Attorneys maintain files on their clients’ cases with documents (and sometimes other property) that clients have provided in connection with those cases. These files have to be returned to the client, at a client’s request, when the attorney’s “employment has terminated,” subject to “any protective order or nondisclosure agreement.” Cal Rules of Prof Cond 3–700(D)(1). Given this rule, it’s imperative that attorneys establish an office policy on the retention and disposition (including destruction) of client files, and notify clients of this policy.
Case files routinely contain documents (and sometimes other property) that clients have provided. The California Rules of Professional Conduct require that an attorney return these items, at a client’s request, when the attorney’s “employment has terminated” (subject to “any protective order or nondisclosure agreement”). Cal Rules of Prof Cond 3–700(D)(1). Here’s sample language that you can use in a letter to a client at the end of the case.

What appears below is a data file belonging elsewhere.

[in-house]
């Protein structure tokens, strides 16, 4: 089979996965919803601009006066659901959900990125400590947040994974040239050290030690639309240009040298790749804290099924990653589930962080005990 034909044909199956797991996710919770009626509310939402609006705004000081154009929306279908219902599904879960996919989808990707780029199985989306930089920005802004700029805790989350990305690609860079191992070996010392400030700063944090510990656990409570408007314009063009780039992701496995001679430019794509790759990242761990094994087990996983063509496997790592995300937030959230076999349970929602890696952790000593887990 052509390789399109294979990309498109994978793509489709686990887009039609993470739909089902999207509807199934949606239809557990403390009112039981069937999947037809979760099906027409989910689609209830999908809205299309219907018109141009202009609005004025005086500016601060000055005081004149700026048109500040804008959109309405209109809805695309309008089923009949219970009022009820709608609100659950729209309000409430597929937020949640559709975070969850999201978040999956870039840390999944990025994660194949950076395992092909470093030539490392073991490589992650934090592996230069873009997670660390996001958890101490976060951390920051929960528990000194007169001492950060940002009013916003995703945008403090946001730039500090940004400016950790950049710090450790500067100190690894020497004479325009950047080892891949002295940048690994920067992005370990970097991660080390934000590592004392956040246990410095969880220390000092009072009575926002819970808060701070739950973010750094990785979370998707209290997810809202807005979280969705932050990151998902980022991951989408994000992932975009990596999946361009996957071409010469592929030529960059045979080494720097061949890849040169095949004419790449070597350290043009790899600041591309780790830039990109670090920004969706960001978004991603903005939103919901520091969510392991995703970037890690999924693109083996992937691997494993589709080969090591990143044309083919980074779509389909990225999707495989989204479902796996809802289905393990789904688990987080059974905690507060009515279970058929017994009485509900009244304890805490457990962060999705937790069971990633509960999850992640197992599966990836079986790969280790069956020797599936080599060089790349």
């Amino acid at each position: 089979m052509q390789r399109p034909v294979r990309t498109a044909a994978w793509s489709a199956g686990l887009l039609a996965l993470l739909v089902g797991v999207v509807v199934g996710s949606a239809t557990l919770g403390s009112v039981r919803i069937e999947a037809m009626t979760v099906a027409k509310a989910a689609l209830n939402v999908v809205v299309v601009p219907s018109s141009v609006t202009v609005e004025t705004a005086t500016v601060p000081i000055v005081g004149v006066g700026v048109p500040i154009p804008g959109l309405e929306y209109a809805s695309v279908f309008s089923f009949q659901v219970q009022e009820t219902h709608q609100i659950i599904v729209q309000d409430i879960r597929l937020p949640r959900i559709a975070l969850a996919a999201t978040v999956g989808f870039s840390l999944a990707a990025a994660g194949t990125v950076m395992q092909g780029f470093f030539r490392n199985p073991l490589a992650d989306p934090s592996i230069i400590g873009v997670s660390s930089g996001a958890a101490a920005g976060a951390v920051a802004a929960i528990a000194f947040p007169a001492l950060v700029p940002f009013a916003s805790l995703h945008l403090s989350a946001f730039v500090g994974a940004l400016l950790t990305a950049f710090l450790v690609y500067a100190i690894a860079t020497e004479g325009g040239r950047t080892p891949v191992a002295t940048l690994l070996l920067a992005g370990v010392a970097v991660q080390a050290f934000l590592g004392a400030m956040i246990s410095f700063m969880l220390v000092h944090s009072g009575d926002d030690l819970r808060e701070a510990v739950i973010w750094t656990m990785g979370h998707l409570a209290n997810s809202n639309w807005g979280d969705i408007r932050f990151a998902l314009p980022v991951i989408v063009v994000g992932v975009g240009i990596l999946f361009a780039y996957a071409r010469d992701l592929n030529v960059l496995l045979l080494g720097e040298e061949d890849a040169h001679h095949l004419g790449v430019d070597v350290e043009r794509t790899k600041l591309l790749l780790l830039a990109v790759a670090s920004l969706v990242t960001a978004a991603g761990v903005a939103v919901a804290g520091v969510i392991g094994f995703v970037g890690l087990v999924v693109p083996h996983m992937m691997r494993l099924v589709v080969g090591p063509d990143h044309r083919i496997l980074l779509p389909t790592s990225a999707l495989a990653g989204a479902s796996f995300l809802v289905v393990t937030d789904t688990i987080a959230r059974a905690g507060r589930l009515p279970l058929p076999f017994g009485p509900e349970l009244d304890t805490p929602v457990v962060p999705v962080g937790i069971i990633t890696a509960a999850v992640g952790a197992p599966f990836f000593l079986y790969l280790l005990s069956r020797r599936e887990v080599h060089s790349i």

Most attorneys are aware of the frequent client complaint about lack of communication from attorneys. Some say it’s the top client complaint about attorneys. So how do you make sure that those complaints are never about you? Here are 4 steps to help you keep those lines of communication open.
Ongoing technological developments present attorneys with significant challenges in the field of information privacy and security. One of these developments comes in the seemingly innocuous package of “free wifi.” But that Internet connection won’t seem so free if it comes with a State Bar probe for ethics violations.